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image credit: 20th Century Fox

GIVEAWAY: I am so very excited to announce the Nov. 2012 release of my newest book: CREATE YOUR WRITER PLATFORM. It’s a book all about how to build your visibility, brand, network and discoverability so you can better market yourself and your books. I’m giving away 2 copies to random commenters based in the U.S. and Canada; comment within one week to win. Good luck! (UPDATE: C.L. and Staci Troilo won.)

My columns usually discuss the business of writing, but today I’d like to try a thought on writing craft — specifically: a guideline on how to start your novel.

One of the most common reasons why agents and editors stop reading sample pages is simply that the story starts too slow. Gone are the days when a book could “get good on page 12.” We also can no longer compare our writing to classic works or even books written 30 years ago that started slow and found marketplace success. Today’s novels — especially debut novels — must grab readers from the first page, the first paragraph, even the first sentence.

Despite the fact that the importance of starting strong appears to be well known by most aspiring writers, people still have a hard time with it. I was freelance editing a client’s first 15 pages last year and was dismayed to see that all 15 pages simply described a mystical woman walking across the desert heading for task at a faraway location. There was no question that the writer had talent — this was good, descriptive writing. But it was also boring as hell. 15 pages of essentially nothing happening. That is kind of an extreme example, sure, but this problem — starting too slow — also exists in smaller, more subtle forms.

This past summer, I sat with two literary agents on a “Literary Idol” panel at a writers’ conference where people read their first page and we would raise our hands when we would “stop reading” the submission, as if we were considering a real page one in the slush pile. I specifically remember two participants and the agents’ similar feedback to both. One story started out with a man stewing in his apartment about something. At the end of the (fairly boring) first page, there was a great, jarring line about how the man set down his gun on the windowsill — a gun that we did not know he was holding. The two panel agents both told the writer that this mention of the gun should be the book’s first line. The second memorable submission had the same issue. A fantastic potential first line — something like “I was forced to grow up at such an early age that I have no true memories of my childhood” — was pushed too far down in the text.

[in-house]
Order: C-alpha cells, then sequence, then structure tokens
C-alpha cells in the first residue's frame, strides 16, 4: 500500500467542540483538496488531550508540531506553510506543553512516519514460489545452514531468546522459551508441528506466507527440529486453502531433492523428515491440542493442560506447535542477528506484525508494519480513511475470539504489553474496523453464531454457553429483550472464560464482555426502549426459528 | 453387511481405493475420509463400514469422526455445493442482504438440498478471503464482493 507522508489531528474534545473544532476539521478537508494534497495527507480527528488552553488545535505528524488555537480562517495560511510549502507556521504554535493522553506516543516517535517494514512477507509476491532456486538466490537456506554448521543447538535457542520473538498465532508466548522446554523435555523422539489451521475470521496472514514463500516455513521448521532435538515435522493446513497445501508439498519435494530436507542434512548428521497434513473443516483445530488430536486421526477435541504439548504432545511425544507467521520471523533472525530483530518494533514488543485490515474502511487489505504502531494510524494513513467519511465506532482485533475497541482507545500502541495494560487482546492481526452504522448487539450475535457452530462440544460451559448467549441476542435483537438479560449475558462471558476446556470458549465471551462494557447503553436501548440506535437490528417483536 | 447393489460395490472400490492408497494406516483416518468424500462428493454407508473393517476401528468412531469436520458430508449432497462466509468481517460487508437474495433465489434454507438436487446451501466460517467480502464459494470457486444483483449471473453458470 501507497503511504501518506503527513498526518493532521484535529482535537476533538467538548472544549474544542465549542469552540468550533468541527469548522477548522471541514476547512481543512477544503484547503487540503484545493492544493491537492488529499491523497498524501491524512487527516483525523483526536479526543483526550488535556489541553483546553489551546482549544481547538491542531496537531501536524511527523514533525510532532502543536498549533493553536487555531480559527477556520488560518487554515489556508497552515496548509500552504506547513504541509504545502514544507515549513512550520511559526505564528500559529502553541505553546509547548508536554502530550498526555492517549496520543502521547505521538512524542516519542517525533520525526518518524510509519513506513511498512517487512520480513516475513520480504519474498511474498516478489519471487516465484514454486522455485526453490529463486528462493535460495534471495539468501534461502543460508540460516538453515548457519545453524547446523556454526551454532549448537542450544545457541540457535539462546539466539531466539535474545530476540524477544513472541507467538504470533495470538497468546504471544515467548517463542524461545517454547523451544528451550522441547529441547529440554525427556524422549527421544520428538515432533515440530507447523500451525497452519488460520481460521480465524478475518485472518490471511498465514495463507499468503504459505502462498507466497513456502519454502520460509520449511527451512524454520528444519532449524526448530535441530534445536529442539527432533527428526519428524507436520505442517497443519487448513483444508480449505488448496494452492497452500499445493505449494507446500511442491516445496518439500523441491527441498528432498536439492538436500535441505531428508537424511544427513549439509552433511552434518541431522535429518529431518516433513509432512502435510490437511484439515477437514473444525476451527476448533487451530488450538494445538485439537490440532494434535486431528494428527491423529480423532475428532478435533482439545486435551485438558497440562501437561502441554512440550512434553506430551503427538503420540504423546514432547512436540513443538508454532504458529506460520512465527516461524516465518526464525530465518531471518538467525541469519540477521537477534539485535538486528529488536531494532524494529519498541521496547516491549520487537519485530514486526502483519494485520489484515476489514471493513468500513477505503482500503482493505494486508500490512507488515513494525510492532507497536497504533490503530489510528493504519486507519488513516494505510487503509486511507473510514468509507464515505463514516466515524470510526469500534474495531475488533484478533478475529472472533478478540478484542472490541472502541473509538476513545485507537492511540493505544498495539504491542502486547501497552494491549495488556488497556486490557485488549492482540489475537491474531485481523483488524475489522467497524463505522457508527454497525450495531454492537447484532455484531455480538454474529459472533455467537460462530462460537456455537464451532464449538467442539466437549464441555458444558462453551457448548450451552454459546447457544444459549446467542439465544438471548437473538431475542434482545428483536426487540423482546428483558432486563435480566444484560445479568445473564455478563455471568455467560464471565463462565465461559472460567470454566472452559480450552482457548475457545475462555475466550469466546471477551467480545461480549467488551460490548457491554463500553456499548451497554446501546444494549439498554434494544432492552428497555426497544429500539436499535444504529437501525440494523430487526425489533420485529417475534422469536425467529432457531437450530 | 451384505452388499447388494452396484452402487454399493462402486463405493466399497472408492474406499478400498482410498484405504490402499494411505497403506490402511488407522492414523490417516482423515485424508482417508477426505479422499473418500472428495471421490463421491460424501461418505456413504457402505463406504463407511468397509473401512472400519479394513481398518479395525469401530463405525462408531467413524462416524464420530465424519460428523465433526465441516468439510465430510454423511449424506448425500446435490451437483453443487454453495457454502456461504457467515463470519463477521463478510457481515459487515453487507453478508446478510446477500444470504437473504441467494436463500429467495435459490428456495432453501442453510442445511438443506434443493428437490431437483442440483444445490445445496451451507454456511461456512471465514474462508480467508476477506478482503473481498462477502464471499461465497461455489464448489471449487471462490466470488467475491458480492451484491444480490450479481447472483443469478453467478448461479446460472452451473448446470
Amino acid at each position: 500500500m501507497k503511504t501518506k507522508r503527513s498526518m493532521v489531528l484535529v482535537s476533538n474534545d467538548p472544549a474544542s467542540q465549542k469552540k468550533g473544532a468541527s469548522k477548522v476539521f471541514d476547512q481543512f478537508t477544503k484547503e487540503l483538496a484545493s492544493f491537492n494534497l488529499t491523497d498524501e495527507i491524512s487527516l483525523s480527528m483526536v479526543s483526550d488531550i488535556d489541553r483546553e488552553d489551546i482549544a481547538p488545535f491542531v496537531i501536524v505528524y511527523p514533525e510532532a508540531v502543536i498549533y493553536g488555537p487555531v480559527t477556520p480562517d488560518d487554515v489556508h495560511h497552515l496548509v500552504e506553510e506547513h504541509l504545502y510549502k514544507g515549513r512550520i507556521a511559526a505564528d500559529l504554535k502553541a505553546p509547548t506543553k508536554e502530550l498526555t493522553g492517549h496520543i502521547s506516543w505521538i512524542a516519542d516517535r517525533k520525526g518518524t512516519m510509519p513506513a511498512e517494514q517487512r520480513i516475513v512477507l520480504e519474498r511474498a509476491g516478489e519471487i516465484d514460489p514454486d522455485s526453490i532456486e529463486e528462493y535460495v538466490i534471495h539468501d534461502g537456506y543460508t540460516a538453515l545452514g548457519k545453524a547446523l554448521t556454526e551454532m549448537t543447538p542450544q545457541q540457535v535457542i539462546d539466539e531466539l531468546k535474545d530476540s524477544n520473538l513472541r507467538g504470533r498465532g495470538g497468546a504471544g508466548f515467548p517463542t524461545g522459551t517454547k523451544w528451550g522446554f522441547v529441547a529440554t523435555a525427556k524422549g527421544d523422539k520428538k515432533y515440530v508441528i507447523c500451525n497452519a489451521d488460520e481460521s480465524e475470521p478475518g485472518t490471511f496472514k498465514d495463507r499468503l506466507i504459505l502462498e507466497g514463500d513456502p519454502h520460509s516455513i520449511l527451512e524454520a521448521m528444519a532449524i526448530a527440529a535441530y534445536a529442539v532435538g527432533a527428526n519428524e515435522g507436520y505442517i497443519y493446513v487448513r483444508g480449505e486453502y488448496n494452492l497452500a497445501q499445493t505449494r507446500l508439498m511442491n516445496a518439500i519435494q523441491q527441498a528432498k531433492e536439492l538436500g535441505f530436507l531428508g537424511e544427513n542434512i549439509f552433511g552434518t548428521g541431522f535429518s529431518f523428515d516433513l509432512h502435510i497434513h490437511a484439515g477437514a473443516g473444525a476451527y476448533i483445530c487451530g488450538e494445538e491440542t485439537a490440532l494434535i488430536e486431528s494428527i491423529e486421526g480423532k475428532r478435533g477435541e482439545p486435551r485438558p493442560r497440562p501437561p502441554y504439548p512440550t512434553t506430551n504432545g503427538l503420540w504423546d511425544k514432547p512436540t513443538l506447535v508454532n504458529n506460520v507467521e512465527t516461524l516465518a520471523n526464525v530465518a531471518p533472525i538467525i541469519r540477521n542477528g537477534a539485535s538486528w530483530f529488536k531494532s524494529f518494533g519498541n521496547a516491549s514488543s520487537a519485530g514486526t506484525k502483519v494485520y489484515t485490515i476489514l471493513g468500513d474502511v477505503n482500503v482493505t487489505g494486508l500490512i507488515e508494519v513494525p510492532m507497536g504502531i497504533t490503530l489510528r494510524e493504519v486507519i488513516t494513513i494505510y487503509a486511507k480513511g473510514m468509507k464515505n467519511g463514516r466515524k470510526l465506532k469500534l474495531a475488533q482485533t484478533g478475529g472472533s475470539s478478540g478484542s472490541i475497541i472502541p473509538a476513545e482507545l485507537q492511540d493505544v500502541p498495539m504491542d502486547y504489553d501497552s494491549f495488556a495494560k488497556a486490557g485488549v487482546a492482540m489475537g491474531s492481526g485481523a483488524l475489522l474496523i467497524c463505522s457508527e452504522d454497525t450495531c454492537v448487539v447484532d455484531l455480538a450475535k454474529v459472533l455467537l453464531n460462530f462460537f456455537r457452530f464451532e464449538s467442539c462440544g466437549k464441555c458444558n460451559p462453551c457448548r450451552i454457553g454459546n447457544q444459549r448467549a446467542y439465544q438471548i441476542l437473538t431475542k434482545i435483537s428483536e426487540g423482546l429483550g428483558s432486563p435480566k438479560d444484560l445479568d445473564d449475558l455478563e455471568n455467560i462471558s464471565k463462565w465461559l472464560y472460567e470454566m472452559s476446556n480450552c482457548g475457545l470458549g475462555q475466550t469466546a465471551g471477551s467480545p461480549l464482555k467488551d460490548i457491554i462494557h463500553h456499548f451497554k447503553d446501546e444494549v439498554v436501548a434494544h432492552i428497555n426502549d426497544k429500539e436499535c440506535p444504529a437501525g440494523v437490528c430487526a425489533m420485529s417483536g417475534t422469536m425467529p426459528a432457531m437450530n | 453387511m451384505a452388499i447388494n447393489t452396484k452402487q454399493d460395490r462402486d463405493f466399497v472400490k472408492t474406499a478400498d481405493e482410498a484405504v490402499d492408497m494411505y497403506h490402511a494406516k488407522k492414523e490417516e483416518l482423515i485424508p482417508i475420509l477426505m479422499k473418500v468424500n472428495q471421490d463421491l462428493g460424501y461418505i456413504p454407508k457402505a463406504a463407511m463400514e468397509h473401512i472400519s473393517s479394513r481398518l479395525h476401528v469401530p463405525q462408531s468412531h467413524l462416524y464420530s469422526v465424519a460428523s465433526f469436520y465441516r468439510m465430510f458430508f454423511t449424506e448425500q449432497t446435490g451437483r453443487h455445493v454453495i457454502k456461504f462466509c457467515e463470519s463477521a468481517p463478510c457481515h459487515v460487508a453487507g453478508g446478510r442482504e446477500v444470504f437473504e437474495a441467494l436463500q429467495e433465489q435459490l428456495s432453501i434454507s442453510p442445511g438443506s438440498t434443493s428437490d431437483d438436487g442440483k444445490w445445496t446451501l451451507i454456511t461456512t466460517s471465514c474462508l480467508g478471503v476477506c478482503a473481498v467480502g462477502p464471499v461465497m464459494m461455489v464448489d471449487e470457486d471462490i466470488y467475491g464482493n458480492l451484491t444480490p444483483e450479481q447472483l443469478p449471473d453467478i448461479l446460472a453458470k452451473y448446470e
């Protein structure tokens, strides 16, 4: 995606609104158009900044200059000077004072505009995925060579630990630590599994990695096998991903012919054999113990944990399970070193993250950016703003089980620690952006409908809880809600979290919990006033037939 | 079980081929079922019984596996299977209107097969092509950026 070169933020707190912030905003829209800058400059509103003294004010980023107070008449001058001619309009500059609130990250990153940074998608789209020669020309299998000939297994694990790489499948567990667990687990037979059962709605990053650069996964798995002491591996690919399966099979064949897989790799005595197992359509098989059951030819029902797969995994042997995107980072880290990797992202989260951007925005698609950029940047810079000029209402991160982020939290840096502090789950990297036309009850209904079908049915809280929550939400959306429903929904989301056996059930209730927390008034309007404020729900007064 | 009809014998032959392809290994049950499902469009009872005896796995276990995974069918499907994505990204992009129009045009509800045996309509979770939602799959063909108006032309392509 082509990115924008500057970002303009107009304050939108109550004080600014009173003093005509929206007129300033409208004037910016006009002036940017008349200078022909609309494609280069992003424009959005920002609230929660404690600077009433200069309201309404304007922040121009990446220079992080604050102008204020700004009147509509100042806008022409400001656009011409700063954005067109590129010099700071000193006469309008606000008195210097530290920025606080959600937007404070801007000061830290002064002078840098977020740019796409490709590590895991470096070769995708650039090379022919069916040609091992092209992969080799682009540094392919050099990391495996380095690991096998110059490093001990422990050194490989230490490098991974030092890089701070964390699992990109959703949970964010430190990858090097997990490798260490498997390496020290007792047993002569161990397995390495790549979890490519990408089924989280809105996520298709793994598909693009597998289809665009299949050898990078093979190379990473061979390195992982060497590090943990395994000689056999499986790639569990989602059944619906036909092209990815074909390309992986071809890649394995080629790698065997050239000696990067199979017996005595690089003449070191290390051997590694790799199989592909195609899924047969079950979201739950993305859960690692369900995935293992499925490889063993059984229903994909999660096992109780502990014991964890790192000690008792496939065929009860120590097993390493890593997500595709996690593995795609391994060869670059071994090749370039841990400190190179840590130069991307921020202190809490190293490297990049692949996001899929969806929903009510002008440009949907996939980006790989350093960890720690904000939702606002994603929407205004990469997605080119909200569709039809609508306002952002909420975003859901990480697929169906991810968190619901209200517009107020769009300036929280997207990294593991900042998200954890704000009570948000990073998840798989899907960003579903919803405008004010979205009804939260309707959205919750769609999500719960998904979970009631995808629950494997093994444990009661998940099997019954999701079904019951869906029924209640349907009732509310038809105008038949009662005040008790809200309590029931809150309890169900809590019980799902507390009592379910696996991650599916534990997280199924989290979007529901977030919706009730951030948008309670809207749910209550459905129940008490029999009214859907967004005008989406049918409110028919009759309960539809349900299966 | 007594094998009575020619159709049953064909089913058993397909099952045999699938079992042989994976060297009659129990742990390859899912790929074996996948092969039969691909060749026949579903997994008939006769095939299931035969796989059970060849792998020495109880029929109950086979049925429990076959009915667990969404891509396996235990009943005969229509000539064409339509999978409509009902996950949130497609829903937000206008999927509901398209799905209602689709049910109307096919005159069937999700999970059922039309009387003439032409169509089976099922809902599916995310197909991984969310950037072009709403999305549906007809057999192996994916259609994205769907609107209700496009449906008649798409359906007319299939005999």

These great opening lines were buried — all because of the simple fact that writers simply do not start their book with the best, carefully chosen words and hook us in immediately. Then it hit me: Holy cow. Maybe examining the start of James Cameron’s TRUE LIES could help writers understand a simple fix to their problem. I discussed my thoughts then and there on the panel, and want to share them with you here.

How TRUE LIES Figures Into All This